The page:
This early fear may be the reason I have read several books on the Shoah. Anyone who has read The Diary of A Young Girl or The Upstairs Room or other books about Jewish children hidden during World War II will appreciate the focus of Such Good Girls: The Journey of the Holocaust’s Hidden Child Survivors by R. D. Rosen. The concept for the book happened almost by accident when the author happened to meet a child survivor at a dinner, a story shared in the introduction of the book.
The first three chapters introduce the reader to three different women who were each hidden under unique circumstances. Sophie hides with her mother who teaches her young child the Catholic catechism all the while trying to keep their true identities a secret. Flora moves from situation to situation, and from religion to religion. Carla’s story also includes being taught another religion and her story overlaps that of still another child survivor.
By beginning with personal stories, Rosen puts an emotional “face” on the experience but the three stories also expose how each woman’s experience is unique. So when the book shifts in the second part to focus on how conferences were eventually organized for these particular survivors. The survivors share their stories as they find things in common. It was interesting to me to learn that these children survivors were not considered by concentration camp survivors to be true Holocaust survivors. Nonetheless, the psychological repercussions that their individual experiences have on them as adults suggests that trauma is trauma, that one person’s suffering is not necessarily more or less than another’s, and what we do to cope in the face of horrific circumstances.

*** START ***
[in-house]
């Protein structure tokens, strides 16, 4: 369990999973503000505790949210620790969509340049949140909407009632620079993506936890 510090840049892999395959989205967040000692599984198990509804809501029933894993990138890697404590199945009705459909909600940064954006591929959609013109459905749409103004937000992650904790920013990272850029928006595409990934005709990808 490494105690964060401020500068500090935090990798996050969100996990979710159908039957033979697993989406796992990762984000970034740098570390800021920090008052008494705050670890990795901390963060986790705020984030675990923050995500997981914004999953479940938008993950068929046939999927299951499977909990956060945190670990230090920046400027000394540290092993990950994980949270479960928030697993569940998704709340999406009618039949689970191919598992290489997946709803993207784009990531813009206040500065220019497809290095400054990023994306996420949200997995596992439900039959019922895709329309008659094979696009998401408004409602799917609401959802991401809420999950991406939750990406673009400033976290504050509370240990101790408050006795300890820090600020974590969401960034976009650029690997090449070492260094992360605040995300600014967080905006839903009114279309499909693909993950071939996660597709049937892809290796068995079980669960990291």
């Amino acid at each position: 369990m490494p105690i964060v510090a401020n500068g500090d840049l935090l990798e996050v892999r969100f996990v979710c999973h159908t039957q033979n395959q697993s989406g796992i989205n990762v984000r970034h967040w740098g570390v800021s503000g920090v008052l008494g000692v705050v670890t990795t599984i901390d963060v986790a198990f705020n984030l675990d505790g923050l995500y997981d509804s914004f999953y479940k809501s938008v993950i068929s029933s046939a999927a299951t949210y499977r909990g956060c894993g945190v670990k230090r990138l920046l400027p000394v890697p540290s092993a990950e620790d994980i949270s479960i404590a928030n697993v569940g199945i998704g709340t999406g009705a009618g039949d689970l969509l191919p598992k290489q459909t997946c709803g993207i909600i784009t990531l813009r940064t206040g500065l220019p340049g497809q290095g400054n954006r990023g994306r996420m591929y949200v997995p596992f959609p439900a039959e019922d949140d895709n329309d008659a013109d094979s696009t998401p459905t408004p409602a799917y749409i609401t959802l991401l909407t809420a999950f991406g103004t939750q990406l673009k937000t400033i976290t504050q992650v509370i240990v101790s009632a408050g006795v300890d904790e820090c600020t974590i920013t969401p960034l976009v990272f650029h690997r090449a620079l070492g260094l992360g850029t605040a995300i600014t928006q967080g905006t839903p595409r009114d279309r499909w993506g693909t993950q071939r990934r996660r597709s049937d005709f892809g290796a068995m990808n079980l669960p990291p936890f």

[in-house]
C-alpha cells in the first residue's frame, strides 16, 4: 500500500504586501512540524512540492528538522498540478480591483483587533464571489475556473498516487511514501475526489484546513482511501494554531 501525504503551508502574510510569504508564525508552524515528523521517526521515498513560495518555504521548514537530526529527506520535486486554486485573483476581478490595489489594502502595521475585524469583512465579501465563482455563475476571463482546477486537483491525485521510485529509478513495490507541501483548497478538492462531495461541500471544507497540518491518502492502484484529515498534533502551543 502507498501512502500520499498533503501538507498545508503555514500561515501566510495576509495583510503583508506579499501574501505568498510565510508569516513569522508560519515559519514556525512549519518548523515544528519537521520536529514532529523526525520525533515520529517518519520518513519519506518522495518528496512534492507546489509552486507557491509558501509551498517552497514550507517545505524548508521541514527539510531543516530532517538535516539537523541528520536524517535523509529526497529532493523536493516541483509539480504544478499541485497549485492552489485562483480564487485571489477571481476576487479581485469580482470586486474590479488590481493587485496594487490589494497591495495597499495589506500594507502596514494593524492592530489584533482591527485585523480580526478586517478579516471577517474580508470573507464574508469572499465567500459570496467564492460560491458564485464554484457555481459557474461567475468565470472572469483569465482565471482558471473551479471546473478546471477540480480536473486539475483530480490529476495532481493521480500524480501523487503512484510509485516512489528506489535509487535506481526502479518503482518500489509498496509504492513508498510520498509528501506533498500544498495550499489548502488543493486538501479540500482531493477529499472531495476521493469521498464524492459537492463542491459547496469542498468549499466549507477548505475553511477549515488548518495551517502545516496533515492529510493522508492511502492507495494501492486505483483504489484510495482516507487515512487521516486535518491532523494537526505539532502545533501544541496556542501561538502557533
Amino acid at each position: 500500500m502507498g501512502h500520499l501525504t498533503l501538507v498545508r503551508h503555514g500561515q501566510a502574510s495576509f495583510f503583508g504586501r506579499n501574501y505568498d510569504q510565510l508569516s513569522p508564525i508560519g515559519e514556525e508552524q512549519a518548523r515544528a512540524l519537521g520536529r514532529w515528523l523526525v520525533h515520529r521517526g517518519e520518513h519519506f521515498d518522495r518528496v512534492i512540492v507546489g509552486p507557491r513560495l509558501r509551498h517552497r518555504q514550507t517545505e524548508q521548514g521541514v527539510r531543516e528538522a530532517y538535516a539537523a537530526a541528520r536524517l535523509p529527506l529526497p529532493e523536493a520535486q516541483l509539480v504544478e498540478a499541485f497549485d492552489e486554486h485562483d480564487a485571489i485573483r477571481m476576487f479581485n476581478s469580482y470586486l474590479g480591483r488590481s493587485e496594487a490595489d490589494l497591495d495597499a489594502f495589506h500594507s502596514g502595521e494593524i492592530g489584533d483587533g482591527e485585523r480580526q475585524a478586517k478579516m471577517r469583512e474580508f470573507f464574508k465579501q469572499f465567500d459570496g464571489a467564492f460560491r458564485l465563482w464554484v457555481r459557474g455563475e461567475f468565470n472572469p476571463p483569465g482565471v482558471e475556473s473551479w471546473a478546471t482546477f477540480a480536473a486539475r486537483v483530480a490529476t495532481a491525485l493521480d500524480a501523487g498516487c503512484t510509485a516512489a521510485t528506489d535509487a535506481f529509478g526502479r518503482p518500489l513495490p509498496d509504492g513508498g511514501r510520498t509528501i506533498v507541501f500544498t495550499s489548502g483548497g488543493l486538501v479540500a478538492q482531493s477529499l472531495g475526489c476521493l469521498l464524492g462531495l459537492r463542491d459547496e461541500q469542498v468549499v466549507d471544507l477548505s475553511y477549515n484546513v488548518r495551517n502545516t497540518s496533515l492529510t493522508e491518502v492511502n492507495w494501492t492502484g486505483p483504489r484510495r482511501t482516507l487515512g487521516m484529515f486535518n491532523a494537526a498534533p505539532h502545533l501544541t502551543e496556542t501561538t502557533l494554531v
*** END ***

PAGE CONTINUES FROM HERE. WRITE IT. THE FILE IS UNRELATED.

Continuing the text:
There are some redundancies in the book because Rosen will allude to something, then tell the story in more specific details, and later still make another reference to the same story. As the book itself points out, memory can be a peculiar thing and what we think we know clearly to be true, even something we recall in great detail, may not in fact be what happened. Perhaps he extrapolated and assumed his readers would forget things from one page to the next.
As horrifying as the stories are, they are handled with a delicate hand, allowing the reader to hear the stories without being overwhelmed. There are aspects of these children’s experiences that are not often discussed by others but should come as no surprise. The book closes, as it began, with a personal story, first that of the author’s and another from one of the survivor’s, bringing the book full circle, back to where it began, in a way.
Time is relentless and there will be fewer living survivors then eventually none. Their stories matter and the difficulty one experiences in hearing the stories is nothing compared with the pain of living them and telling them. They, the survivors and their stories, should be honored. This book does a good job of doing precisely that.